18. Sophus Lie: a Norwegian Hero

19. Arild Stubhaug’s Heroic Portrait of Lie, the Norwegian Patriot • Interpretation of Lie’s Life as a Triumphant Struggle • Story of Friends, Foes and Betrayal • Subsidiary Theme: French wisdom vs. German petty-mindedness

20. Sophus Lie, 1844-1899 • 1865-68: study at Univ. Christiania • 1869-70: stipend to study in Berlin, Paris • 1869-72: collaboration with Felix Klein • 1872-86: Prof. in Christiania • 1886-98: Leipzig • 1898 return to Norway

21. On Lie’s Mathematics Hans Freudenthal, “Marius Sophus Lie,” Dictionary of Scientific Biography. Thomas Hawkins, “Jacobi and the Birth of Lie’s Theory of Groups,” Archive for History of Exact Sciences, 1991.

22. On Lie’s Early Work D. Rowe, “The Early Geometrical Works of Felix Klein and Sophus Lie” T. Hawkins, “Line Geometry, Differential Equations, and the Birth of Lie’s Theory of Groups” In The History of Modern Mathematics, vol. 1, ed. D. Rowe and J. McCleary, 1989.

23. Lie’s Early Career • 1868-71: line and sphere geometry; special contact transformations • 1871-73: PDEs and line complexes; general concept of contact transformations • 1873-74: Lie’s vision for a Galois theory of differential equations

24. Lie’s Subsequent Career • 1874-77: first work on continuous transformation groups; classification of groups for line and plane • 1877-82: return to geometry; applications of group theory to differential geometry, in particular minimal surfaces • 1882-85: group-theoretic investigations and differential invariants (with Friedrich Engel beginning 1884)

25. Lie’s Subsequent Career • 1886: succeeds Klein as professor of geometry in Leipzig • Continued collaboration with Engel on vol. 1 of Theorie der Transformationsgruppen • 1889-90: Lie spends nine months at a sanatorium outside Hannover; leaves without having fully recovered • 1890-91: works on Riemann-Helmholtz space problem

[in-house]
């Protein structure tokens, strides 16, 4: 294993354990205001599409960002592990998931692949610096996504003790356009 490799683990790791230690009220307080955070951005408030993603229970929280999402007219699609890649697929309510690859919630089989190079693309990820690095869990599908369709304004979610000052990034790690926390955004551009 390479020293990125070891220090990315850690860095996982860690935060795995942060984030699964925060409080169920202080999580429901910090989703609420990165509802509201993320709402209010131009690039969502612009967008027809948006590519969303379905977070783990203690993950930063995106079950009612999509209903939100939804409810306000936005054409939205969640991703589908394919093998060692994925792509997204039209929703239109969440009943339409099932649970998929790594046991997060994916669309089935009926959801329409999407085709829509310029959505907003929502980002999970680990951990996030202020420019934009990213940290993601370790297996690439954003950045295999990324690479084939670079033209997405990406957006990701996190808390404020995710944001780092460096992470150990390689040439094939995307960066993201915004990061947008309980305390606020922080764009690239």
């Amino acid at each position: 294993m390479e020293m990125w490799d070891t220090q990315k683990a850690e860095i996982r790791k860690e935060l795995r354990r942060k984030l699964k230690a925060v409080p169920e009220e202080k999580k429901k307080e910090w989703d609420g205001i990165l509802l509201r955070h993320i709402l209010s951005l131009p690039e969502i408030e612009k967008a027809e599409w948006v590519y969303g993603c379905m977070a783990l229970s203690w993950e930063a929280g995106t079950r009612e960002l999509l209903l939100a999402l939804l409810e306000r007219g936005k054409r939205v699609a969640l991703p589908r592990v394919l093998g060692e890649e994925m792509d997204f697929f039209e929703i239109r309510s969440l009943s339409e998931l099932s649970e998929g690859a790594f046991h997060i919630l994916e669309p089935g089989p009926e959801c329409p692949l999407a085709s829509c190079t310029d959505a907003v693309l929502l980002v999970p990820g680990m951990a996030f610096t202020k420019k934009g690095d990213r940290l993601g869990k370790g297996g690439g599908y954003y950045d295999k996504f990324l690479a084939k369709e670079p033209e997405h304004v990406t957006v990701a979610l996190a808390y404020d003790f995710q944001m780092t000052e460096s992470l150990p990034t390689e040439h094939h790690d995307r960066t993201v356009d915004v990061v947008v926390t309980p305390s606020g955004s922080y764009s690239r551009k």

26. On the History of Lie Theory Thomas Hawkins, Emergence of the Theory of Lie Groups. An Essay in the History of Mathematics, 1869-1926, Springer 2000. Four Parts: Sophus Lie, Wilhlem Killing, Élie Cartan, and Hermann Weyl

27. 4-dimensional geometries derived from 3-dimensional space German line geometry andFrench sphere geometry

28. Julius Plücker and the Theory of Line Complexes • Plücker took lines of space as elements of a 4-dim geometry • Algebraic equation of degree n leads to an nth-order line complex • Locally, the lines through a point determine a cone of the nth degree • Counterpart to French sphere geometry

29. Lie and Klein: geometries based on free choice of the space elements • Line and sphere geometry were central examples • Klein also studied spaces of line complexes in 1860s, the space of cubic surfaces (1873), etc. • In his Erlangen Program he emphasizes that the dimension of the geometry is insignificant, since one can always let the same group act on different spaces obtained by varying the space element, which may depend on an arbitrary number of coordinates

30. Kummer surfaces and their physical and geometrical contexts

31. Kummer Surfaces • Quartic surfaces with 16 double points (here all are real) • Klein was the first to study these as the singularity surfaces that naturally arise for families of 2nd-degree line complexes

32. The Fresnel Wave Surface • Kummer‘s study of ray systems revealed that the Fresnel surface was a special type of Kummer surface • It has 4 real and 12 complex double points